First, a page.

The features which have an effect on the calculations, as well as their values (in parentheses) utilized in the parametric investigation, are the number of Taylor terms utilized, indicated as number of derivatives, (25, 50, 75); the number of computer digits used for the arbitrary precision calculations (500, 1000, 2000); the span of the given domain* L* (1/2, 1); the number of the divisions* N* (50, 100, 200); the limit* l* (5, 10, 20); the number of IRBFs integrations (0, 1, 2); the kernel of RBFs networks (Gaussian = 1, Shifted Logarithmic = 2); their shape parameter c (1/5, 1, 5); and the unknown function which is studied (, ). Accordingly, the resulting database consists of 5832 records of test cases. The output of each parametric execution of the proposed procedure was the condition number of the** H** and matrices, their inversion errors, and the error of the first and second derivatives according to the proposed procedure. Moreover, the error of the first step of the extrapolation was computed (* ε*), in order to investigate its dependence on the problem statement parameters (

*N, L, dx, f*) as well as the method’s attributes (#derivatives, digits, kernel, c, #integrations).

### 3.2. Effects of Parameters on Extrapolation Accuracy and Computational Time

The was utilized as a measure for the extrapolation error, as the values of exhibit a variation within the domain to the IEEE® arithmetic representation for positive infinity [44]. Given that the lower values of error are important, the analysis of variance was conducted for the cases with values of ; hence the resulting database consists of 2292 records. ANOVA found statistically significant differences between the means (MD) of for 25 and 50 derivatives (MD = 43.5803, p-value = 9.5606 10^{−10}) and for 25 and 75 derivatives (MD = 54.2206, p-value = ) as demonstrated in Figure S3 and Table S2. Similarly, the number of digits (Figure S4 and Table S3) was found significant for the (MD = 20.3576, p-value = 9.6963 10^{−10} for 500 to 1000 digits and MD = 33.9628, p-value = 9.5606 10^{−10} for 500 to 2000 digits). The number of divisions exhibits a clear difference as well, in Figure S5 and Table S4 (MD = 22.7727, p-value = 9.5606 10^{−10} for 50 to 100 divisions and MD = 49.6978, p-value = 9.5606 10^{−10} for 50 to 200 divisions). The univariate linear correlation of the condition number of with (Figure S12) exhibits an R^{2} of 0.2559 (p-value = 3.1608 10^{−149}). For the condition number of** H **as well as the inversion errors of** H** and , the correlations are even lower (Figures S13-S15); however, the majority of the values are 10^{323} for the condition of** H** and 10^{−323} for the inversion errors.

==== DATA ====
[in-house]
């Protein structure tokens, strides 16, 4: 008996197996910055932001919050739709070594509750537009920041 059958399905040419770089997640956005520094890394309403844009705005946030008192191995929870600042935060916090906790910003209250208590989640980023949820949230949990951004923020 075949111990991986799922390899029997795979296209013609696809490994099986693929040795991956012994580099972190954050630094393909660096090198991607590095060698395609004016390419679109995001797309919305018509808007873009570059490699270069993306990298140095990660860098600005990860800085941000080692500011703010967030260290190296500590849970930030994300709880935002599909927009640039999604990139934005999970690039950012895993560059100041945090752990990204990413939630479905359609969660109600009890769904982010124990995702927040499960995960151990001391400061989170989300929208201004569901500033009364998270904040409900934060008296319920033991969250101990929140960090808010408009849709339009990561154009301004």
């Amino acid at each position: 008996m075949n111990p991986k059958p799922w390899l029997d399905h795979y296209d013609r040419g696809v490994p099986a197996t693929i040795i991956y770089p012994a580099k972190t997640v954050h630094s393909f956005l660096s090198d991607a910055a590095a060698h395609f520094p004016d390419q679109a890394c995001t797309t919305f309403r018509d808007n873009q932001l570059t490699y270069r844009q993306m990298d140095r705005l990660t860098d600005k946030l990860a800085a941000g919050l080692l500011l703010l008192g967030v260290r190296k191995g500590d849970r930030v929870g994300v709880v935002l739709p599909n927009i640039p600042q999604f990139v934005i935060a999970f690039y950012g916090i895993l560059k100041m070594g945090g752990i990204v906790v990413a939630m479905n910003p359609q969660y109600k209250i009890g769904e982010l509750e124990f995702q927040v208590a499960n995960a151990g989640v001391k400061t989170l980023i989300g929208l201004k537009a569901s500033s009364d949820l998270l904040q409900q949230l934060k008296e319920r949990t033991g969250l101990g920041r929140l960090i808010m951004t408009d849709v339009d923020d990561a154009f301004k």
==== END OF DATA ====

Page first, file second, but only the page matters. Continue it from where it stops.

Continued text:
In order to further investigate more complex associations among the studied parameters and the extrapolation error , the random forests method [39] was utilized. The numerical dataset was divided into a train set (85% of observations) and a test set (15%) in order to constitute and investigate the reliability of the predictive model. The R^{2} for the predicted versus actual for the test set was 0.8954 (Figure S18), indicating a reliable model. The features significance was evaluated in terms of their contribution to the prediction error in the constituted model (Figure S19A), signifying high values for the studied function, the condition of , the number of derivatives, and the domain length. Similarly, considering the computation time as dependent variable, the R^{2} for the test set was 0.9658 and the highest predictive features were the number of divisions, the number of integrations, and number of digits (Figure S19B).